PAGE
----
TIP: Also, grab all those random books that teacher friends leave on the staff room table! A few books here and there start to add up to a rad leveled library.

I’ll be honest that when I first started book boxes, I filled ’em up with books for the kids because it was quick! But then it dawned on me that students had no choice in the process and were less likely to read for an extended period of time! Lesson learned 🙂 Now they pick what they want to read!

Book boxes for students

Fluency Cards

If your students start to get bored re-reading the text, make it fun! This year we started using Fluency Cards to re-read stories. Kids can’t get enough of these silly voices!

Fluency cards will help students try out different voices to read the same passage.

Students simply pick a card and read the text using that funky voice! I’ve included a black and white friendly version, too 🙂

Fluency cards will help students try out different voices to read the same passage.

“Tools” to Build Fluency

Most adults don’t love to hear their own voices. Not the case for young children! They love to hear {and see!} themselves!

Turn that excitement/narcissistic behavior into an activity to help build fluency with these ideas!

Whisper Phones

Whisper phones are an inexpensive tool that you should definitely add to your classroom if you haven’t already! Children read softly into the phone while listening to the clarity and rhythm of their words. Whisper phones offer instant feedback so they can adjust the rate at which they read or fix things that don’t sound right!

There are tons of options available on Amazon or you can make your own quite easily!

Keep Time

The easiest way to measure fluency is to keep time of how long it takes a student to read a passage. Some reading assessments actually set a fluency goal that students need to reach in order to pass to the next level.

To help students build faster fluency, pull out a timer for a pair of students. They can each take turns reading a short passage and keeping track of how long it takes to read through.

To start, I usually pull out a short passage and encourage the students to do repeated timed readings. They’ll read the passage a few times and {hopefully!} increase the number of words read each time.

I also ask parents to encourage their children to time themselves reading at home too!

You can find inexpensive timers at the dollar store but I would suggest a timer that counts up and back {which is helpful during Smart Cookie time or assessment time!}

Timer on iPhone to help students monitor their fluency.

Let Students Record Their Voice

One of the best ways for students to understand fluency is to actually hear how they sound!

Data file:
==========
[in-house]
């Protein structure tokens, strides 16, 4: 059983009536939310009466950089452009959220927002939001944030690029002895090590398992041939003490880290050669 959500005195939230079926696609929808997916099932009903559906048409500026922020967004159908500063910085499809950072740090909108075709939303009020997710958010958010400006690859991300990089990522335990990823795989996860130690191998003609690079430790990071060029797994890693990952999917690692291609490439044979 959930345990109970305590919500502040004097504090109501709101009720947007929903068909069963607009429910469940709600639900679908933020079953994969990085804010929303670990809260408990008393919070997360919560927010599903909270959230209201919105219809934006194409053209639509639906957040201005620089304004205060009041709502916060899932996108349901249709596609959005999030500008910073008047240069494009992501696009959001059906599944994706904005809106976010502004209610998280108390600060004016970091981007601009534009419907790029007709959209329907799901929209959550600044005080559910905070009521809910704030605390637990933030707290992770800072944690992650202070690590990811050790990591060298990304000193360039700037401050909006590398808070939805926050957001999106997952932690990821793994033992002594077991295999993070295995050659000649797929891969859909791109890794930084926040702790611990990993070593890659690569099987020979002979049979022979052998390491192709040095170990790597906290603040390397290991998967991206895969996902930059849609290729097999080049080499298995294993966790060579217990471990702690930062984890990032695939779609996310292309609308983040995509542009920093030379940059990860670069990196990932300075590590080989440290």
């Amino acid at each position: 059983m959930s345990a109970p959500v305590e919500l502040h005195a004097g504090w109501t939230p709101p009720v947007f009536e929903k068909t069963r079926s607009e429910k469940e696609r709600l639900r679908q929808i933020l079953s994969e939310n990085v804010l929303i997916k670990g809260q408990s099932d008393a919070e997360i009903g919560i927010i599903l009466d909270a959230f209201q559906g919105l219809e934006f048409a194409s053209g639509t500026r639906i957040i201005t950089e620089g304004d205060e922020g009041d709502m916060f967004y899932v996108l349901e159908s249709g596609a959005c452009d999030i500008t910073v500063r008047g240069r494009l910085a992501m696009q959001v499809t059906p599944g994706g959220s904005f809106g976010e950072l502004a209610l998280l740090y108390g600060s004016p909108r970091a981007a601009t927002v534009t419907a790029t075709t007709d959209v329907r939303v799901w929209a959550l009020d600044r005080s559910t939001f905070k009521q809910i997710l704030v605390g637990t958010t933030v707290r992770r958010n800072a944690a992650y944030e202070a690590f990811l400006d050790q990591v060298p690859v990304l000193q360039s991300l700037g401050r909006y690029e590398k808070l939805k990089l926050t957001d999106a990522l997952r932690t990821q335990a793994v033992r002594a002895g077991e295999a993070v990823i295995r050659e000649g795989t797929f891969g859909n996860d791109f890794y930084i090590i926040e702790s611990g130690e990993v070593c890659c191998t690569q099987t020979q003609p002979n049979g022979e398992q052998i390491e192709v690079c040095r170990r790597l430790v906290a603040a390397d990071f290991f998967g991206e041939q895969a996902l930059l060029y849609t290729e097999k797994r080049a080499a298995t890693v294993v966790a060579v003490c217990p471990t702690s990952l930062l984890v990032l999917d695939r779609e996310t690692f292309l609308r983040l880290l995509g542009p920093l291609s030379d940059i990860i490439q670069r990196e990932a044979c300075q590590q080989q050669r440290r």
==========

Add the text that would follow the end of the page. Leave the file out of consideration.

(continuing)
There are tons of fancy-schmancy apps that will do it, but I just have my students do it with the Voice Memos App on our classroom iPads.

Timer on iPhone to help students monitor their fluency.

They select a short passage and read it once. Then read it again. And read it again! They listen to the their recordings and critique it after listening to all three recordings. For a little fun, they can rename the video clip.

To begin, I would suggest modeling for your students how to do this by walking them through each step as if you were the student trying to practice. Make your first attempt slow, your next attempt a little faster {or even too fast!} and your third attempt just right. Then, play it back and verbally give yourself some kudos and suggestions each time you play the recording.

If your students use RAZ Kids, they can actually record the reading of a text right in the app. They LOVE that feature! Again, you’ll need to walk the students through the how of this feature {take my word for it!}

Storytime

Have you seen these amazing series, “You Read to Me, I’ll Read to You?” These are fantastic books to use one-on-one with students {or to suggest to your families to snag at the library}

You Read to Me, I'll Read to You Story books

They are super short stories that a give you {or a parent!} a chance to be a fluent model…but then give the child a chance to read. Kids love these!

Fluency Bookmarks

It’s important for students to learn to constantly check their own fluency. Is it too slow? Too fast? Did I pay attention to the punctuation?

Fluency bookmarks to help your students become more fluent readers

Print off these FREE bookmarks for each student. As with all new strategies, you’ll want to walk your students through just how to use this helpful tool!

Do you have any fabulous ideas to build fluency in your early readers?